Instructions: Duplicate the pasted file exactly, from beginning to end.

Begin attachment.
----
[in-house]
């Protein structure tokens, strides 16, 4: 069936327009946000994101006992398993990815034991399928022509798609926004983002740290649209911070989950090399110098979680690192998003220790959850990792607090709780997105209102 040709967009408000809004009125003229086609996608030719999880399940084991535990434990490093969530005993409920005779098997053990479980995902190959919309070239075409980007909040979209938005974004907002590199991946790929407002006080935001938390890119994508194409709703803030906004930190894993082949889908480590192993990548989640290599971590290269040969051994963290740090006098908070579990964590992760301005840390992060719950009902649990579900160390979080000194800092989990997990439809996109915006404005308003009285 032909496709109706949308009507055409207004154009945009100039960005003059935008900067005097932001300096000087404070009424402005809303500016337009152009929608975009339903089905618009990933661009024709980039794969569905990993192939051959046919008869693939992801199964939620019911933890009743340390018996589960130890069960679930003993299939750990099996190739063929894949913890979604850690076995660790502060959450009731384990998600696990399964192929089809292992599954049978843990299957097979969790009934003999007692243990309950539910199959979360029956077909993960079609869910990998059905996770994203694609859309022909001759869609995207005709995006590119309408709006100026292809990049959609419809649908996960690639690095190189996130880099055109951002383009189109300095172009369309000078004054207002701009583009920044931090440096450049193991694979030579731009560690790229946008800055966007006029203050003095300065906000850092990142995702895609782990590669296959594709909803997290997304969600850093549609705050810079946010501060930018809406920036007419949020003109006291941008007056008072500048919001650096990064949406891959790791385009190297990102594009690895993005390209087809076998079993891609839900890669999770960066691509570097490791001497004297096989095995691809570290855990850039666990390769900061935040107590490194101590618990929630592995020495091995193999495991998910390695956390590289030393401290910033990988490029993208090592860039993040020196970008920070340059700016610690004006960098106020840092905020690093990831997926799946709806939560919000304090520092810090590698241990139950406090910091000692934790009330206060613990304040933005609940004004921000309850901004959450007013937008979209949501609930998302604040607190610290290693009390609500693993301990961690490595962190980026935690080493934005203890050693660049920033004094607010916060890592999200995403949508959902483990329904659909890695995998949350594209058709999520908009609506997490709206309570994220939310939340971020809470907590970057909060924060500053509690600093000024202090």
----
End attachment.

[in-house]
């Protein structure tokens, strides 16, 4: 069936327009946000994101006992398993990815034991399928022509798609926004983002740290649209911070989950090399110098979680690192998003220790959850990792607090709780997105209102 040709967009408000809004009125003229086609996608030719999880399940084991535990434990490093969530005993409920005779098997053990479980995902190959919309070239075409980007909040979209938005974004907002590199991946790929407002006080935001938390890119994508194409709703803030906004930190894993082949889908480590192993990548989640290599971590290269040969051994963290740090006098908070579990964590992760301005840390992060719950009902649990579900160390979080000194800092989990997990439809996109915006404005308003009285 032909496709109706949308009507055409207004154009945009100039960005003059935008900067005097932001300096000087404070009424402005809303500016337009152009929608975009339903089905618009990933661009024709980039794969569905990993192939051959046919008869693939992801199964939620019911933890009743340390018996589960130890069960679930003993299939750990099996190739063929894949913890979604850690076995660790502060959450009731384990998600696990399964192929089809292992599954049978843990299957097979969790009934003999007692243990309950539910199959979360029956077909993960079609869910990998059905996770994203694609859309022909001759869609995207005709995006590119309408709006100026292809990049959609419809649908996960690639690095190189996130880099055109951002383009189109300095172009369309000078004054207002701009583009920044931090440096450049193991694979030579731009560690790229946008800055966007006029203050003095300065906000850092990142995702895609782990590669296959594709909803997290997304969600850093549609705050810079946010501060930018809406920036007419949020003109006291941008007056008072500048919001650096990064949406891959790791385009190297990102594009690895993005390209087809076998079993891609839900890669999770960066691509570097490791001497004297096989095995691809570290855990850039666990390769900061935040107590490194101590618990929630592995020495091995193999495991998910390695956390590289030393401290910033990988490029993208090592860039993040020196970008920070340059700016610690004006960098106020840092905020690093990831997926799946709806939560919000304090520092810090590698241990139950406090910091000692934790009330206060613990304040933005609940004004921000309850901004959450007013937008979209949501609930998302604040607190610290290693009390609500693993301990961690490595962190980026935690080493934005203890050693660049920033004094607010916060890592999200995403949508959902483990329904659909890695995998949350594209058709999520908009609506997490709206309570994220939310939340971020809470907590970057909060924060500053509690600093000024202090």